“The most poignant discovery in science comes when one suddenly sees the truth that was open to view all the time.”
~ Raymond A. Dart
As the number of seed stage deals continues to grow alongside the number of seed stage investors entrepreneurs face heightened competition when they go looking to complete a Series-A round of financing.
In fact, 2013 saw the highest amount of seed VC deals since 2009. Seed VC deal activity in 2013 jumped 11% from 2012 levels and a whopping 173% from 2010.
Experts have described the situation in part as the “Series-A crunch” and say the demand for Series-A financing is greater than the available supply. Some firms have started to address the issue by focusing specifically on the Series-A round of financing.
Others have decided to spread their investments across multiple stages of financing to avoid overfunding early stage companies that might not otherwise reach the Series-A round. And others yet continue to focus exclusively on seed stage deals.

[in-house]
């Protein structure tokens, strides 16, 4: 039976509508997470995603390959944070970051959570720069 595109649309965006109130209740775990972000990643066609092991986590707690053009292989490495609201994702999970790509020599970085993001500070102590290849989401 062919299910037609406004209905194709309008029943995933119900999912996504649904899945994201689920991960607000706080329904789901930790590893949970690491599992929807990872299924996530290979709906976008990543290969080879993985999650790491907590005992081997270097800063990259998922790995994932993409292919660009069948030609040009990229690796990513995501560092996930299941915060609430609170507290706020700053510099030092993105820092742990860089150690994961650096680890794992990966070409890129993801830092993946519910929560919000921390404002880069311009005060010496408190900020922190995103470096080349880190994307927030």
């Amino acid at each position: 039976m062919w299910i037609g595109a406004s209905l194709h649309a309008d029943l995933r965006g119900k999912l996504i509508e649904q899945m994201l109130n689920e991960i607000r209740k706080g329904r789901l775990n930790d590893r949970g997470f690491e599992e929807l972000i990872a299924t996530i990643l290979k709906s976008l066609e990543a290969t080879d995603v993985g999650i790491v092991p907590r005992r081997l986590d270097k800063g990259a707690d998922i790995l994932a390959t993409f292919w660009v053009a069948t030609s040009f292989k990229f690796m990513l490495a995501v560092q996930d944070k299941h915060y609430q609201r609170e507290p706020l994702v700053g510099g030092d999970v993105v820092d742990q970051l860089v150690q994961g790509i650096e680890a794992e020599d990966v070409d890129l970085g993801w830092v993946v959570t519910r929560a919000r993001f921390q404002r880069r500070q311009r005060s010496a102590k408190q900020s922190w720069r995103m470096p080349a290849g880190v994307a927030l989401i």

Venture capitalist Marc Andreessen expresses optimism for this level of activity by mentioning how we are living through the worlds biggest Darwinian experiment in new ideas. Claiming this is the ultimate petri dish to see which ideas are growth worthy.
The difference between good and bad ideas is small. We have already moved beyond so many of the best ideas without even knowing it. Penicillin in one such great example of what I’m talking about.
As an entrepreneur, I want to identify which ideas have been skipped over that are worth exploring further. If I find my way back to those ideas I’ll share them with you here on this blog.